Author CATHERINE RYAN HYDE’s writing is powerful and poignant and I couldn’t stop myself from inhaling the pages. It’s a gem of a novel of friendship that may just change the way you look at the world.

“When you decide to be alone or have a family, you’re pretty much choosing between feeling lonely or feeling aggravated.”

Publisher Lake Union Publishing
Published May 21, 2019
Narrated Michael Crouch
Review www.bluestockingreviews.com
Profile Image for Erin Clemence.
1,052 reviews311 followers
March 20, 2019
Thanks to the publisher and NetGalley for a free, electronic ARC of this novel in exchange for an honest review.

“Have You Seen Luis Velez?” is the question that starts it all. Raymond Jaffe is a teenager, who doesn’t fit in with his family and is trying to deal with his best friend moving away, when an elderly blind woman asks him about Luis Velez. Soon, Raymond is not only helping the elderly woman with her weekly errands, but he also takes on the mystery himself and is soon searching throughout the city for the stranger named Luis. As he searches, Raymond is confronted with the best (and the worst) parts of society, all the while making friends in strange places, and finally finding a place to belong.

A beautiful story by Catherine Ryan Hyde, “Luis Velez” has the powerful, thoughtful messaging familiar to fans of Backman Fredrick or Mitch Albom.

Young Raymond is an unassuming protagonist, and in every unexpected way he abashedly becomes a hero. Discarded by his father and ignored by his mother, this coming-of-age story finds Raymond understanding himself in new ways, with the help of some new (also slightly unexpected) friends.

There are powerful messages for life in this novel, many poignant tenets of love, relationships, and understanding ourselves and our fellow man. Through Mrs. G (the elderly woman who seeks the mysterious Luis), a reader is humbled, awed and inspired.

“Luis Velez” is an easy read, with a creative storyline and charming characters. Each chapter is specifically singled out to tell a certain part of the story, and the storyline is told in order (which is always a plus for me), while we get to learn a little bit about each character.

Although the major plot questions of this novel were resolved, I was not entirely satisfied with the ending. Bittersweet and beautiful yes, but I found disappointment in that I wanted to know more about where the relationship between Mrs. G and Raymond went after the last page. I can presume, obviously, and perhaps that is the intention, but I desperately wanted more about their fate in a more concrete way. Perhaps this speaks to how well the novel was written.

A delightfully charming novel that will stick with you, I was surprised and charmed by “Have You Seen Luis Velez?” Catherine Ryan Hyde’s novel will definitely leave you thinking outside the box, and examining the relationship you have with yourself, and with others around you. Powerful, sweet and endearing, this was quite the surprising little treat!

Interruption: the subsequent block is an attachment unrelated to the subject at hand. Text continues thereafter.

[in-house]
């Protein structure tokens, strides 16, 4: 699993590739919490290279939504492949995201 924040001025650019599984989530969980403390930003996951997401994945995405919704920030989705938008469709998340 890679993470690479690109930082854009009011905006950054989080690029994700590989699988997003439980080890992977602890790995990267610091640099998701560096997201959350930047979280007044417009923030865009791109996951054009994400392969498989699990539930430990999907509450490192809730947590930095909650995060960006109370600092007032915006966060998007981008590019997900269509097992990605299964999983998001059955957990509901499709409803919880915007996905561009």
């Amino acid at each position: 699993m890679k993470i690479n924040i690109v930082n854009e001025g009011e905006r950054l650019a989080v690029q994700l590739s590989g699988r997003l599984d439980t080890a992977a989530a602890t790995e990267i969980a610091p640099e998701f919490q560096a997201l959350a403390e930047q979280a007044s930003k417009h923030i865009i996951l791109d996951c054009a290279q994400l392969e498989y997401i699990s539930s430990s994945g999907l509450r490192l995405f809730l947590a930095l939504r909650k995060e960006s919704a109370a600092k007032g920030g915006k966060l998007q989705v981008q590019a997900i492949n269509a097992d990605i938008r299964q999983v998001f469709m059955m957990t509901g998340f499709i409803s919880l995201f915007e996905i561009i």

Profile Image for Amy.
1,872 reviews1,877 followers
May 23, 2019
If you’re searching for a book to give you all the feels and one that will also restore your faith in humanity my friends then look no further. I’ve become a super fan of CRH over the past few years and this is my favorite of hers to date. Well, of the ones I’ve actually read because have you seen her backlist?! Impressive. But seriously, this is a special book and one that I won’t soon forget.

The driving force behind what makes a CRH fantastic is the incredible characterization, no doubt about it. She also has an incredible knack for telling stories about unlikely friendships that will tug at your heartstrings like no other and this was no exception. Raymond is a teenaged kid who I wanted to mother myself after just a few pages, this kid 😍 He is not your typical boy, he’s more mature and self aware than many adults, the kind of kid that would make every parent extremely proud, except for his own parents, which is such a shame. Millie lives in the same building as Raymond and the relationship between these two was beautiful and just so so special. What could a ninety year old and a sixteen year old possibly have in common? You’ll have to read yourself to truly understand, but the short answer is they have just enough in common to forge an amazing bond.

Yet another one of my favorite things about CRH is her ability to address current societal issues head on, but at the same time she’s not pushing a personal agenda or shoving things in the readers face. She’s exploring problematic issues in a sensitive and respectful manner and she always makes me think. As always this would be ideal for a book club or a buddy read, there is much to discuss, I know I’ve been dying to talk about this one with someone since I’ve finished! (If you’ve read it please let me know) Highly recommended by me, really to anyone who just likes a really well written and engaging story!

Have You Seen Luis Velez? in three words: Moving, Encouraging and Special.